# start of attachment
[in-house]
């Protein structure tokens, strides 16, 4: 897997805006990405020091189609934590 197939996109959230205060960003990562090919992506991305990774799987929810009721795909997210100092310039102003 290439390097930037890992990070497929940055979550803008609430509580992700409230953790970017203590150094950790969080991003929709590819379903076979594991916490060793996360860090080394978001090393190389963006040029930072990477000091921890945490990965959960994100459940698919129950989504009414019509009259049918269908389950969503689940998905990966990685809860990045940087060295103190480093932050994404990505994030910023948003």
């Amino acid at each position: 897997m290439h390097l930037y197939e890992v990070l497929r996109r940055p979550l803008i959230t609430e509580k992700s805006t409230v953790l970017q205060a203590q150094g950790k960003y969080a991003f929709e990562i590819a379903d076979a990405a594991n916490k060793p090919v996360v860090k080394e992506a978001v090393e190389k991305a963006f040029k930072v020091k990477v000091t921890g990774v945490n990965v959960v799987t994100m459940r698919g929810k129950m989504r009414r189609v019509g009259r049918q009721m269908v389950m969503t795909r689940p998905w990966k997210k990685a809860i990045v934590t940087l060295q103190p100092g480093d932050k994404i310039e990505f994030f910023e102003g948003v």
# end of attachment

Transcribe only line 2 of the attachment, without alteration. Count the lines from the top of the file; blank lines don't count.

């Protein structure tokens, strides 16, 4: 897997805006990405020091189609934590 197939996109959230205060960003990562090919992506991305990774799987929810009721795909997210100092310039102003 290439390097930037890992990070497929940055979550803008609430509580992700409230953790970017203590150094950790969080991003929709590819379903076979594991916490060793996360860090080394978001090393190389963006040029930072990477000091921890945490990965959960994100459940698919129950989504009414019509009259049918269908389950969503689940998905990966990685809860990045940087060295103190480093932050994404990505994030910023948003």